Monday, April 07, 2014

The 30th WRW Retreat

I spent this weekend at the 30th Annual Washington Romance Writers (WRW) retreat, and it was amazing.  Much of it is a happy blur of brain epiphanies, great speeches, wonderful conversations, and time with old and new friends.  But I will attempt to do it some justice. 
Liliana Hart gave a great kickoff speech which involved a spring break story about some high surf and a lost bikini top, ending with the idea that we are all stuck on our own rocks, worried that no one will come help us. 
I also got the chance to sit at dinner with the lovely Tara Janzen and tell her how much I loved the Steele Street series. I mentioned to her my love for NaNoWriMo since fast drafting suits my writing process and the discussion on our end of the table about how fast drafters vs. careful crafters is not necessarily linked to the panster vs. plotter part of you.  Pantsers can still be working without a net plot-wise as they carefully polish each sentence, and careful plotters, might hit the keyboard and not come up for air until the first draft is done. 
The agent/editor free for all was interesting to me mostly because I found people more willing to say, yeah things are changing, this will continue to be so.  One editor mentioned she predicts (and I agree) that someone is going to figure out something around curated content.  Discoverability on the net is such a challenge, this makes sense to me.  I think people are trying various things, it's mostly a question of what sticks. 
Kathy Gilles Seidel gave a workshop on how to think about the moments and themes for your story's central couple that had us all thinking hard.  Lunchtime had awards for the Marlene contest and volunteers.  Tara Janzen gave a workshop on keeping your pacing fast.  I also took a brain break and hung out with some fellow crafters.  We talked about the relationship between yarn crafts and writing. 
We did American Author, where editors and an agent gave their first impressions of the first 250 words of several pieces.  It was fascinating partly because when you hear so many together you start to see the traps we fall into in starts and the potential issues with that.  At dinner, Robin Perini talked about her journey to being published and to just never give up.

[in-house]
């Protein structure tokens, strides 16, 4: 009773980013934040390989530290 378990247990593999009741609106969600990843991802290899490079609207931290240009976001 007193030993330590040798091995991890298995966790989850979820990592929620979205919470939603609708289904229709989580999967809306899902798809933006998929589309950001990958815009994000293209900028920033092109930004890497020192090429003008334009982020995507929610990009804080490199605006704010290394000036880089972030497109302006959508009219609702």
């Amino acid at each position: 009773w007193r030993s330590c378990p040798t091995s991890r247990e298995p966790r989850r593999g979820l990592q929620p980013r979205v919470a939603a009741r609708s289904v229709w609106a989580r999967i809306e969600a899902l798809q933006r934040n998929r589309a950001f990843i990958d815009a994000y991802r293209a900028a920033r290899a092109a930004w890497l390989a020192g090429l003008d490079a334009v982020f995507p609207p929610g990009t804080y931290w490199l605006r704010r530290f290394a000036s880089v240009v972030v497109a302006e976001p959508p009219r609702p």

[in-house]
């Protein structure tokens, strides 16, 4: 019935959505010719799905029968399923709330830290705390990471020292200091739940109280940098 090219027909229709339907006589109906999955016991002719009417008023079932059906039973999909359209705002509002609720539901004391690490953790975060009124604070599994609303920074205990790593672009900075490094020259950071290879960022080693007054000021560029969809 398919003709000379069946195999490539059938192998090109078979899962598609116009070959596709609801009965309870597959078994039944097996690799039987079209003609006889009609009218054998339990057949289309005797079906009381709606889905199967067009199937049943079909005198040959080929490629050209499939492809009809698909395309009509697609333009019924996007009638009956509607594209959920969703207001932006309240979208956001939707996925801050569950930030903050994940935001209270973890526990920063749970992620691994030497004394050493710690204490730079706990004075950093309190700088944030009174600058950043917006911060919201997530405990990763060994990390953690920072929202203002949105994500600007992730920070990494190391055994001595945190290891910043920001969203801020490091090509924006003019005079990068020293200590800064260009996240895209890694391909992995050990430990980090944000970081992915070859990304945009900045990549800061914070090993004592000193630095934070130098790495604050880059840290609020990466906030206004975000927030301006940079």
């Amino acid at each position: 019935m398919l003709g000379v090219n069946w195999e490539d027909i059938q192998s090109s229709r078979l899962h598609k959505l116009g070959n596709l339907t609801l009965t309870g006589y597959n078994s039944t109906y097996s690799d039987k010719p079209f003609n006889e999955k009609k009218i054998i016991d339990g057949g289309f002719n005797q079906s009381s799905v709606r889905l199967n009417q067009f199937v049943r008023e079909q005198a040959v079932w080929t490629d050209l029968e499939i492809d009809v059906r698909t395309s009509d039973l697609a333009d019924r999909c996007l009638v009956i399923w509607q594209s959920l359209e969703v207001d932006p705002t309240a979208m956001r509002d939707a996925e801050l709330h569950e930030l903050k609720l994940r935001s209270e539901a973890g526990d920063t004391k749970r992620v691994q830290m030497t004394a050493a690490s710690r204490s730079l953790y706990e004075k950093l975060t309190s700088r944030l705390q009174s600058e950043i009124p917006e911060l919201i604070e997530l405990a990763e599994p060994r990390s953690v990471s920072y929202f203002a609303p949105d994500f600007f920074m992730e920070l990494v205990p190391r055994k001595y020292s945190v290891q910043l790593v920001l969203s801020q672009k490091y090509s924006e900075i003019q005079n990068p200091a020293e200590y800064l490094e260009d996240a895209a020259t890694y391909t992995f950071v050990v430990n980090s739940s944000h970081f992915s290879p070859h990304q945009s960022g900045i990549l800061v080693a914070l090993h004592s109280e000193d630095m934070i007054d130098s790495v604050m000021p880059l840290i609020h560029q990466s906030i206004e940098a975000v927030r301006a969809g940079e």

There was Romance Jeopardy, which as always was terribly unfair, even though my team managed to do quite well.  Our team member even managed to be one of the people who recognized the clue about her own books.  The costumes (on others, I ended up opting for packing efficiency, yes, that its my story) were wonderful.  And then we might have closed down the bar and hung out to a wee hour in the lobby. 
This did impact my commitment to morning yoga (sorry, shall work on that) but I did get to a great workshop on writer's tools and then hopped over to listen to the rest of the Romance sociologists talk on their study of the romance community, in particular how the community and it's members approach the stigma and how that impacts some of ways the community works internally. 
And then the wonderful Cathy Maxwell spoke, introduced as is often the case at the retreat by the equally wonderful Tim who said he's introduced Cathy enough, this time we would take a moment to appreciate the wonderful members of WRW.  As part of that, he told the story of his first WRW where in a workshop he asked a question to an agent on the panel who said she would never represent a manuscript written by a man.  (Which is problematic and let's hope that agent has since learned more about some of the wonderful men writing romance.) Tim felt understandable dejected but as the workshop concluded every other person in the room came to tell him not to listen to that agent.  And that was how he knew he had found a writer tribe. 
And Cathy worried that she couldn't follow that, but as always she spoke beautifully about how these retreats and conferences remind us to stay open and that's how we write the books that people read in the hospital, or share with their sick or grieving relative. 
The reason I've turned into such a conference junkie is that these things fill me up - with ideas, with fun, with friends new and old, and schmoopy though it is with love.